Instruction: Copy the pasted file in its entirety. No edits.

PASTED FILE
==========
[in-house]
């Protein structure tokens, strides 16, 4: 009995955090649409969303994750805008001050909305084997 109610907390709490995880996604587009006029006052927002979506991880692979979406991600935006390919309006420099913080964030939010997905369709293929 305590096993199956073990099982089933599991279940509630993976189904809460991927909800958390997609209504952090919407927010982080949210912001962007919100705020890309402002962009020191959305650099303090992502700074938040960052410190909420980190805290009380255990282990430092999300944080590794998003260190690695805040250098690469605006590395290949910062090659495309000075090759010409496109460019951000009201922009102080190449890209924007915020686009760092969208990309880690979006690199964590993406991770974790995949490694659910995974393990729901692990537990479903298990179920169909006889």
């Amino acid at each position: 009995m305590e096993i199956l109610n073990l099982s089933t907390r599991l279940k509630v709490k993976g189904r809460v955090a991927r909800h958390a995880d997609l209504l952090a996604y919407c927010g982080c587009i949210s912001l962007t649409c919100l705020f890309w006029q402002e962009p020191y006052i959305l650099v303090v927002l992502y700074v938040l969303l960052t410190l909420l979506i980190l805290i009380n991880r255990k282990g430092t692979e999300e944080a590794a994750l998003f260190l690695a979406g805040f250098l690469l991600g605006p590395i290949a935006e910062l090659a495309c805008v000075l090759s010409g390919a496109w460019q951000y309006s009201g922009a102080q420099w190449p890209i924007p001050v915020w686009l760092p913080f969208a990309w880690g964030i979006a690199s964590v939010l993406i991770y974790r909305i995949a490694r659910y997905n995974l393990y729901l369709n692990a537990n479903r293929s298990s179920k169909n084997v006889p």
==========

[in-house]
């Protein structure tokens, strides 16, 4: 009995955090649409969303994750805008001050909305084997 109610907390709490995880996604587009006029006052927002979506991880692979979406991600935006390919309006420099913080964030939010997905369709293929 305590096993199956073990099982089933599991279940509630993976189904809460991927909800958390997609209504952090919407927010982080949210912001962007919100705020890309402002962009020191959305650099303090992502700074938040960052410190909420980190805290009380255990282990430092999300944080590794998003260190690695805040250098690469605006590395290949910062090659495309000075090759010409496109460019951000009201922009102080190449890209924007915020686009760092969208990309880690979006690199964590993406991770974790995949490694659910995974393990729901692990537990479903298990179920169909006889």
């Amino acid at each position: 009995m305590e096993i199956l109610n073990l099982s089933t907390r599991l279940k509630v709490k993976g189904r809460v955090a991927r909800h958390a995880d997609l209504l952090a996604y919407c927010g982080c587009i949210s912001l962007t649409c919100l705020f890309w006029q402002e962009p020191y006052i959305l650099v303090v927002l992502y700074v938040l969303l960052t410190l909420l979506i980190l805290i009380n991880r255990k282990g430092t692979e999300e944080a590794a994750l998003f260190l690695a979406g805040f250098l690469l991600g605006p590395i290949a935006e910062l090659a495309c805008v000075l090759s010409g390919a496109w460019q951000y309006s009201g922009a102080q420099w190449p890209i924007p001050v915020w686009l760092p913080f969208a990309w880690g964030i979006a690199s964590v939010l993406i991770y974790r909305i995949a490694r659910y997905n995974l393990y729901l369709n692990a537990n479903r293929s298990s179920k169909n084997v006889p």